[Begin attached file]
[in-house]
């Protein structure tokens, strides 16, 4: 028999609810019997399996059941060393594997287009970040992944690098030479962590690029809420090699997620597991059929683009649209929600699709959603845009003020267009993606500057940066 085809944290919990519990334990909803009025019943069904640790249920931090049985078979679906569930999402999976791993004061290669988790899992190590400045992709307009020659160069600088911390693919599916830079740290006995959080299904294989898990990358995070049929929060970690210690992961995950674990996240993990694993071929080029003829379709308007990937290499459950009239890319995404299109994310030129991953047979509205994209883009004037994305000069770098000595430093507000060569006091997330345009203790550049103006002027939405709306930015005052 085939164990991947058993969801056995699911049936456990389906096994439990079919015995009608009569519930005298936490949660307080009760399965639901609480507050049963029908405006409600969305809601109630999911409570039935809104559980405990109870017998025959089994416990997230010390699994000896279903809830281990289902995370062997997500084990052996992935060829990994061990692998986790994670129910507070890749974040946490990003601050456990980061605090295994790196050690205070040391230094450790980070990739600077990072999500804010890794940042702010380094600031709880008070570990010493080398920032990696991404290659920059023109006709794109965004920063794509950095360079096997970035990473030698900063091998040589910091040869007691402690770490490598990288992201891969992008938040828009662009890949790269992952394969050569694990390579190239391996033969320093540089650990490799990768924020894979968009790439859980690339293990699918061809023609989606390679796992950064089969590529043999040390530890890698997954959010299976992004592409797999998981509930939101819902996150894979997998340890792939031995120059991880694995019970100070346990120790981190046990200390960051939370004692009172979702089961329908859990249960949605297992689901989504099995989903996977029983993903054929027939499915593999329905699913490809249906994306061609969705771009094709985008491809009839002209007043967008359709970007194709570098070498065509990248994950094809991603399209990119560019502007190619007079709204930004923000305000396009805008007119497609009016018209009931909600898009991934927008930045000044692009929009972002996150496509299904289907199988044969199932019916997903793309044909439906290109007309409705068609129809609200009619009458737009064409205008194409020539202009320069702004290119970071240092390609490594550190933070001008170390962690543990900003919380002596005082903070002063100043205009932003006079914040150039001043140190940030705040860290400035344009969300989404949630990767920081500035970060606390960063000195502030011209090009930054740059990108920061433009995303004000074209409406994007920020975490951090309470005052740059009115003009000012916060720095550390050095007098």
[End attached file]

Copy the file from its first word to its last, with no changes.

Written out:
[in-house]
């Protein structure tokens, strides 16, 4: 028999609810019997399996059941060393594997287009970040992944690098030479962590690029809420090699997620597991059929683009649209929600699709959603845009003020267009993606500057940066 085809944290919990519990334990909803009025019943069904640790249920931090049985078979679906569930999402999976791993004061290669988790899992190590400045992709307009020659160069600088911390693919599916830079740290006995959080299904294989898990990358995070049929929060970690210690992961995950674990996240993990694993071929080029003829379709308007990937290499459950009239890319995404299109994310030129991953047979509205994209883009004037994305000069770098000595430093507000060569006091997330345009203790550049103006002027939405709306930015005052 085939164990991947058993969801056995699911049936456990389906096994439990079919015995009608009569519930005298936490949660307080009760399965639901609480507050049963029908405006409600969305809601109630999911409570039935809104559980405990109870017998025959089994416990997230010390699994000896279903809830281990289902995370062997997500084990052996992935060829990994061990692998986790994670129910507070890749974040946490990003601050456990980061605090295994790196050690205070040391230094450790980070990739600077990072999500804010890794940042702010380094600031709880008070570990010493080398920032990696991404290659920059023109006709794109965004920063794509950095360079096997970035990473030698900063091998040589910091040869007691402690770490490598990288992201891969992008938040828009662009890949790269992952394969050569694990390579190239391996033969320093540089650990490799990768924020894979968009790439859980690339293990699918061809023609989606390679796992950064089969590529043999040390530890890698997954959010299976992004592409797999998981509930939101819902996150894979997998340890792939031995120059991880694995019970100070346990120790981190046990200390960051939370004692009172979702089961329908859990249960949605297992689901989504099995989903996977029983993903054929027939499915593999329905699913490809249906994306061609969705771009094709985008491809009839002209007043967008359709970007194709570098070498065509990248994950094809991603399209990119560019502007190619007079709204930004923000305000396009805008007119497609009016018209009931909600898009991934927008930045000044692009929009972002996150496509299904289907199988044969199932019916997903793309044909439906290109007309409705068609129809609200009619009458737009064409205008194409020539202009320069702004290119970071240092390609490594550190933070001008170390962690543990900003919380002596005082903070002063100043205009932003006079914040150039001043140190940030705040860290400035344009969300989404949630990767920081500035970060606390960063000195502030011209090009930054740059990108920061433009995303004000074209409406994007920020975490951090309470005052740059009115003009000012916060720095550390050095007098």